Osiris Announces Positive Results in Stem Cell Trial to Treat Heart Disease
News Mar 26, 2007
Osiris Therapeutics, Inc. has announced positive six-month results in a groundbreaking clinical trial evaluating PROVACEL™, an adult mesenchymal stem cell (MSC) therapy for the treatment of heart disease.
In a 53-patient, double-blind, placebo-controlled study evaluating the safety and preliminary efficacy of the intravenous administration of PROVACEL, heart attack patients receiving the therapy had lower rates of adverse events, such as cardiac arrhythmias, as well as significant improvements in heart, lung and overall condition.
Joshua Hare M.D., the trial’s lead investigator, presented the data this morning at the American College of Cardiology’s Innovation in Intervention: i2 Summit.
“We are extremely enthusiastic and encouraged by the degree to which these results indicate that MSCs are not only safe, but also appear to clinically improve patients who have suffered a heart attack,” said Dr. Hare, who is the Lemberg Professor of Medicine at the Miller School of Medicine, University of Miami; Chief of the Cardiology Division; and Director of the School’s Interdisciplinary Stem Cell Institute.
“The results consistently show patient improvement with regard to heart and lung function, and indicate global improvements in well-being. These findings strongly support the ongoing development of PROVACEL for acute myocardial infarction and possibly other forms of heart and lung disease,” Dr. Hare continued.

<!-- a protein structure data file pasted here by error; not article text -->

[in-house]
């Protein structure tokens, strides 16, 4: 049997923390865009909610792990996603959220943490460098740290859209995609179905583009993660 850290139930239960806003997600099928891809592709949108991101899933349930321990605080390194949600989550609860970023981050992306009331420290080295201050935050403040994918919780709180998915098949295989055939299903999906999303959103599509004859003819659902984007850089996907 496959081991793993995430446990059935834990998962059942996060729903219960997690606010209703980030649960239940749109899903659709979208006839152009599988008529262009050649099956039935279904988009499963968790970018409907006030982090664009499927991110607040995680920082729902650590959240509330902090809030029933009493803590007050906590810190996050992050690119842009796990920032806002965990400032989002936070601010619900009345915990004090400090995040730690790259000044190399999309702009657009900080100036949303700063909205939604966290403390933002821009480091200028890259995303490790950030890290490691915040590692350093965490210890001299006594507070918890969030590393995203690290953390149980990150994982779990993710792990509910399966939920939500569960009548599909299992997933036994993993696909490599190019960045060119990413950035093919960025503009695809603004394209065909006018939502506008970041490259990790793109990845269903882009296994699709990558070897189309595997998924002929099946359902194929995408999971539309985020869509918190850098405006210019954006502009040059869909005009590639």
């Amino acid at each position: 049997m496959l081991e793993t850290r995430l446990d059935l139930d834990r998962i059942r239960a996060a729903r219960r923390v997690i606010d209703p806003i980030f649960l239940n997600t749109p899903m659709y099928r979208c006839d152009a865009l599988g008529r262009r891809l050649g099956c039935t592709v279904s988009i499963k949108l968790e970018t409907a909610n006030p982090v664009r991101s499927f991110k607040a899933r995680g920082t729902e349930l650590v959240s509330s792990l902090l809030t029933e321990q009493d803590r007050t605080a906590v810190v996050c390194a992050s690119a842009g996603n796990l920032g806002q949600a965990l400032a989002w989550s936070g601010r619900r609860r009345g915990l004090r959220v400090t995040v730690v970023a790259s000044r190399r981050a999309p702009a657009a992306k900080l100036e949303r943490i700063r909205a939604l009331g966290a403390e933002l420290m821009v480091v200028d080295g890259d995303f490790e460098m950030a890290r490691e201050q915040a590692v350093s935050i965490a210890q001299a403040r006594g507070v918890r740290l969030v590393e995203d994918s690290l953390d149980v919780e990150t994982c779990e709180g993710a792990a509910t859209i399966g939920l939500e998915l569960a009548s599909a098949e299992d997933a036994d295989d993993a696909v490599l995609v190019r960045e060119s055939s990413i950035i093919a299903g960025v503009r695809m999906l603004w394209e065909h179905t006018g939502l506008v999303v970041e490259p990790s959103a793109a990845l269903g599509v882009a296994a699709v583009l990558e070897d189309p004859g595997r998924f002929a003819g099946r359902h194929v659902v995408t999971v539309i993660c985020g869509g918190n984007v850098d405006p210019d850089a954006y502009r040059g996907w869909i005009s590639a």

C. Randal Mills Ph.D., President and CEO of Osiris Therapeutics, said: “We were confident in the safety profile given our previous experience using the intravenous form of these stem cells to treat other diseases in later stage clinical trials. However, the magnitude of the across-the-board improvement was surprising. These data further validate the broad clinical applicability of our stem cell technology. Based on these encouraging results, we have started working on the design of the next stage of clinical trials.”
The spatial and temporal dynamics of proteins or organelles plays a crucial role in controlling various cellular processes and in development of diseases. However, acute control of activity at distinct locations within a cell cannot be achieved. A new chemo-optogenetic method enables tunable, reversible, and rapid control of activity at multiple subcellular compartments within a living cell.